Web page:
Though Wallace has filed hundreds of complaints against Alcoa, many of her clients succumb to their illnesses before settlements are reached. The company, she charges, knew of the dangers of aluminum smelting for decades but failed to remedy the problems.
In a 2012 letter to EPA, former Alcoa employee Valerie LeGrand Tyson listed over a dozen of her former co-workers at Badin who "are now all dead from their exposure to contaminates [sic] at the plant."
Pollution was par for the course in North Carolina in the mid-20th century, Walser said. Coal-fired power plants, battery factories and textiles dumped effluent into the Yadkin for decades, he said.
"We were a manufacturing hub in the South at a time when we didn't really take good care of natural resources," he said.
Alcoa has denied that conditions at the site have led to health impairments.
"Alcoa has a world-class industrial hygiene program to ensure the health and safety of our employees and we are proud of our record," the company stated in 2010. "Alcoa is widely recognized as one of the safest companies in the world."
Though Alcoa partially demolished the smelter in 2010, the company still uses a 2008 wastewater discharge permit for pipes that snake under the facility. Critics accuse the state of dragging its heels on issuing a new permit; the 8-year-old permit expired in 2013.
"It'll be a year soon since we saw the last version of a draft permit," said Chandra Taylor, an attorney at the legal advocacy group Southern Environmental Law Center.
Though the old permit remains in play until the state issues a new one, advocates say a three-year delay on a permit is excessive.
"Every month or so, I send an email to the state asking them when they're going to finalize that permit," said Longest. "I've never seen a permit take this long to issue for a facility that's been under review for 20 years."
A three-year delay is not unprecedented, however. Legal experts have pointed to National Pollutant Discharge Elimination System permit extensions lasting up to a decade.
"Some environmental people call them zombie permits because they're supposed to be dead but they're not," said Victor Flatt, professor of environmental law at the University of North Carolina, Chapel Hill. Chronic underfunding, he said, may lead to a backlog of expired permits.
Critics allege the larger problem with the permit, though, is that it effectively sanctions the continued pollution of waterways.
The permit allows Alcoa "to slowly drain all the hazardous contamination into a lake where people swim and fish and play," Longest said.
Testing for toxins is another qualm.
"Right now, Alcoa's not required to monitor because they don't have a permit in place requiring additional monitoring," said Taylor.
Bureaucratic entanglement could be to blame for the permit's ambiguities, Longest said. He suggested that state agencies were looking at the Badin site from disparate perspectives: While the Division of Waste Management sees the site in terms of land contamination, "the folks at Water Quality are thinking this is only a water event, and there's not a good coordination of the two.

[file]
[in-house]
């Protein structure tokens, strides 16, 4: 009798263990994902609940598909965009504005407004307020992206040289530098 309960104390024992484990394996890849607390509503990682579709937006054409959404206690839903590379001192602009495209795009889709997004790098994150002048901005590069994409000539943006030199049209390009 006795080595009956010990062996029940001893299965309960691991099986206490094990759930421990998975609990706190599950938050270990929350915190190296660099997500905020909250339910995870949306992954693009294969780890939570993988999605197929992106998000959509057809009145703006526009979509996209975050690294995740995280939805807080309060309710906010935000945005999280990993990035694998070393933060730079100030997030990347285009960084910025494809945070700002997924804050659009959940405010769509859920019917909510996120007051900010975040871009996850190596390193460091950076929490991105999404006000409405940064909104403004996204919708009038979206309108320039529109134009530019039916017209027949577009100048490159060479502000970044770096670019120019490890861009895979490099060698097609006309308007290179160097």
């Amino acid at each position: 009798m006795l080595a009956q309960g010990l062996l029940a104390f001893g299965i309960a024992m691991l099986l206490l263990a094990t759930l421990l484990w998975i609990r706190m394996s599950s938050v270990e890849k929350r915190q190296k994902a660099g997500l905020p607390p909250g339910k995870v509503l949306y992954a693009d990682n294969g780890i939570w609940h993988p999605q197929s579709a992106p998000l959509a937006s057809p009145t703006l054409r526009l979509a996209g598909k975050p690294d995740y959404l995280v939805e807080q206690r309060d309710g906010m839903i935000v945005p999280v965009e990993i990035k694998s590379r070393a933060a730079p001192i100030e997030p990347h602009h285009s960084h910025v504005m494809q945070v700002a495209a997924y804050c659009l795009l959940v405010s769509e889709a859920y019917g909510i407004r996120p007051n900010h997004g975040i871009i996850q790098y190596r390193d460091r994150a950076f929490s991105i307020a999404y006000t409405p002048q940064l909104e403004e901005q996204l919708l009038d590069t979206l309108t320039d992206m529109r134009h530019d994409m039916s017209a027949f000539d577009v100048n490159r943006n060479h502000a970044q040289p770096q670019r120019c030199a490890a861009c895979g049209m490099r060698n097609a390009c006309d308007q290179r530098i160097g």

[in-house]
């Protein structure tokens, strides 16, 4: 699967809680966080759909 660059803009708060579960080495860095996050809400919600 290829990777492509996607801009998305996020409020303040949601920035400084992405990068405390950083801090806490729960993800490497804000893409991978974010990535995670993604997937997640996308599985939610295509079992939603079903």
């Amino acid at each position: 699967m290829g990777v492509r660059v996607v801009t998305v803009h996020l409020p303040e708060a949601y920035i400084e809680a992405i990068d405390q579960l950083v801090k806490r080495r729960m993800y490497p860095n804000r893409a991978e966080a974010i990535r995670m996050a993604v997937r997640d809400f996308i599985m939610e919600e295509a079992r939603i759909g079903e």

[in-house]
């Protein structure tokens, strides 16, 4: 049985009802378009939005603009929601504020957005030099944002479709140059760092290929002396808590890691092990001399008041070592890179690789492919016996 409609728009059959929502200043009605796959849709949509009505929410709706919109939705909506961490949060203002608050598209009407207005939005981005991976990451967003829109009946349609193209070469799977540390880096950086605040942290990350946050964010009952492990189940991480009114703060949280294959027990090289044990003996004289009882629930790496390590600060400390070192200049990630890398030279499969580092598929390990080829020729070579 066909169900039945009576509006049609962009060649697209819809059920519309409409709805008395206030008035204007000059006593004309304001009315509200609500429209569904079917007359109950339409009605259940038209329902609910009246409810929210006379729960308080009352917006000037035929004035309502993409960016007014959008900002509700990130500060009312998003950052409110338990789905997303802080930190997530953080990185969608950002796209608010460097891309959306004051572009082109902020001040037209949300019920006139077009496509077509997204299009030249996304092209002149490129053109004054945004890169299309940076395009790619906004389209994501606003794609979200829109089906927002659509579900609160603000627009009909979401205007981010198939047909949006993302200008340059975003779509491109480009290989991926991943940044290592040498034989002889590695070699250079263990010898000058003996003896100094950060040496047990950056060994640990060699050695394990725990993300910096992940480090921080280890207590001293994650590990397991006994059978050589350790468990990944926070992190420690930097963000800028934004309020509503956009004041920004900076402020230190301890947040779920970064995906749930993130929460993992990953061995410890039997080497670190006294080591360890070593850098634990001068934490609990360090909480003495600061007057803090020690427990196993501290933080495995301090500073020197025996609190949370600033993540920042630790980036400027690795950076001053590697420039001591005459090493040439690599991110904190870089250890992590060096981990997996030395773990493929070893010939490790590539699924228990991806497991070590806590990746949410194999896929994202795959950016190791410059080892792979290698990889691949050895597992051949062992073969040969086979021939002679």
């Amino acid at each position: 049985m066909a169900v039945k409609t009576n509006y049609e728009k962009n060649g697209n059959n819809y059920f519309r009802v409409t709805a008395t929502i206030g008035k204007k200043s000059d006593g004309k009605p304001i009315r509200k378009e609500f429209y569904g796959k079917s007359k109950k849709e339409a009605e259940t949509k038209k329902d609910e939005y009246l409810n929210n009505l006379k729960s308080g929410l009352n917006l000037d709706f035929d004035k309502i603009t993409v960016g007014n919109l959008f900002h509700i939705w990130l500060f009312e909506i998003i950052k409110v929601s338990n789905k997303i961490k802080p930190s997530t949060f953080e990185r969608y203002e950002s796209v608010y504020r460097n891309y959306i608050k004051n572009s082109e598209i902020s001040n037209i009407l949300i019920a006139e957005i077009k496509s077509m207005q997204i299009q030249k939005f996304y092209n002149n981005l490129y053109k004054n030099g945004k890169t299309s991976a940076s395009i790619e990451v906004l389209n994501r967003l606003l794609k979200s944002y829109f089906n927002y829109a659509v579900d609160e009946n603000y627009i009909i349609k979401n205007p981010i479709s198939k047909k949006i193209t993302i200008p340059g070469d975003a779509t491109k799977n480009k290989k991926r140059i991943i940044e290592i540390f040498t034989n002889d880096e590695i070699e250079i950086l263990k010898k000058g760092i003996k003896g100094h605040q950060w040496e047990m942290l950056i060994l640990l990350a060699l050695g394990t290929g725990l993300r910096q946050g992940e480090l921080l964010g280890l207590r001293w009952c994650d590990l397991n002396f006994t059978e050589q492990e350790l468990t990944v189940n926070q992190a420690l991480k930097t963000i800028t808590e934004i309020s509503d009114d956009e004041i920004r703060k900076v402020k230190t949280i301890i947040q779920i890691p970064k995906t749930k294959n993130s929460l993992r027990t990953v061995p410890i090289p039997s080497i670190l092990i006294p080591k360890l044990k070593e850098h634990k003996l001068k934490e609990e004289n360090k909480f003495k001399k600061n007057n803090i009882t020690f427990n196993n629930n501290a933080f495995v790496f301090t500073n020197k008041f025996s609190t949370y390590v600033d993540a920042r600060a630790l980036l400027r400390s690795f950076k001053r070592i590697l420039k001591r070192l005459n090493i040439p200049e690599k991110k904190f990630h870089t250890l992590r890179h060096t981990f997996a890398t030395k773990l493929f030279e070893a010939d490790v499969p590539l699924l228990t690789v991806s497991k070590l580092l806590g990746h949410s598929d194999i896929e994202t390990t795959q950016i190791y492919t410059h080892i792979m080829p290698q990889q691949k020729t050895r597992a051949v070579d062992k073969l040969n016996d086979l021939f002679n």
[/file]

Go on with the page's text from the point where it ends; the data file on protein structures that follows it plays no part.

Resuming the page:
"They're sort of handing things back and forth from one to the other," he added. "It's just not protecting human health or the environment."
In fact, "the state is proposing a permit likely to increase pollutant loading in these water bodies," SELC said in a letter sent to North Carolina Department of Environmental Quality official Teresa Rodriguez last year.
The letter claimed the draft permit effectively doubles the amount of cyanide Alcoa can discharge. It also places "no limit on PCBs."
The permit "rewards past violations with reduced regulatory requirements," Longest added in a letter of his own.
DEQ says it is still working on the permit. "Engineering staff ... plan to have it ready to issue in the next couple of months," said spokeswoman Bridget Munger in an emailed statement.
Slipping through the cracks
Alcoa, meanwhile, says it has spent over $12 million on cleanup efforts.
As recently as last year, the company claimed that "[u]nder the direction of the state of North Carolina, Alcoa has performed all necessary remediation."
In 2013, it finished capping PCB-laden soil "at two isolated locations within Badin Lake." A decade prior, it had installed seepage collection systems at the base of its old landfill.
But testing shows toxins slipping through the cracks.
"The presence of contaminants in the floodplain wetlands ... indicate that contaminant transport is bypassing the current seepage collection system," wrote DEQ hydrogeologist Stuart Parker in a letter to EPA on June 14.
This month, the aluminum giant completed a slurry wall at the base of the old landfill in order to hem in cyanide discharges. The move is part of an ongoing effort to repair its landfill seepage collection system.
But to do so, the company abandoned a collection system at nearby wetlands on the site.
"Actually," said senior staff engineer Randall Kiser, "we are relocating a containment system that is in a wetland area ... [to] the footprint of the landfill."
Kiser said Alcoa expects to complete the seepage collection system by mid-November, though another spokesperson indicated a deadline at the end of October.
Kiser declined to say why the company was shuttering the wetland system.
DEQ is planning to inspect the site at the end of this month.
"We will be looking at the seep collection system once this wall is in place and trying to determine if there are any other seeps," said DEQ spokesman Jamie Kritzer.
Alcoa said it is in line with the law.
"We are actively working in conjunction with appropriate agencies to manage environmental needs, and we will continue to do so at the Badin Works site," said a company spokesperson.
The company declined to respond to further questions.
'Race and Waste'
In the early 2000s, Hinson started a group, Concerned Citizens of West Badin Community, in part to lift the veil on the pollution in his hometown.
His and others' stories were collected and showcased in a play, "Race and Waste in an Aluminum Town," that debuted in Badin in the spring. The community of West Badin, which directly surrounds the smelter, is 90 percent African-American.
Some hope that efforts like the play will put pressure on Alcoa to move forward with contaminant removal.
"Alcoa could certainly clean it up without it being placed on the" Superfund list, said Longest, pointing to the corporation's significant monetary resources: It reported a revenue of $22.5 billion in 2015.
Whether Alcoa will do so is another matter.
"They're not in any hurry to clean up anything," said Walser, the former director of the LandTrust for Central North Carolina.
The company's 2012 remediation proposal recommended fencing off the old smelter instead of addressing actual pollutants, Longest said.
"They've got a real honesty issue," Walser added. "People just don't trust them."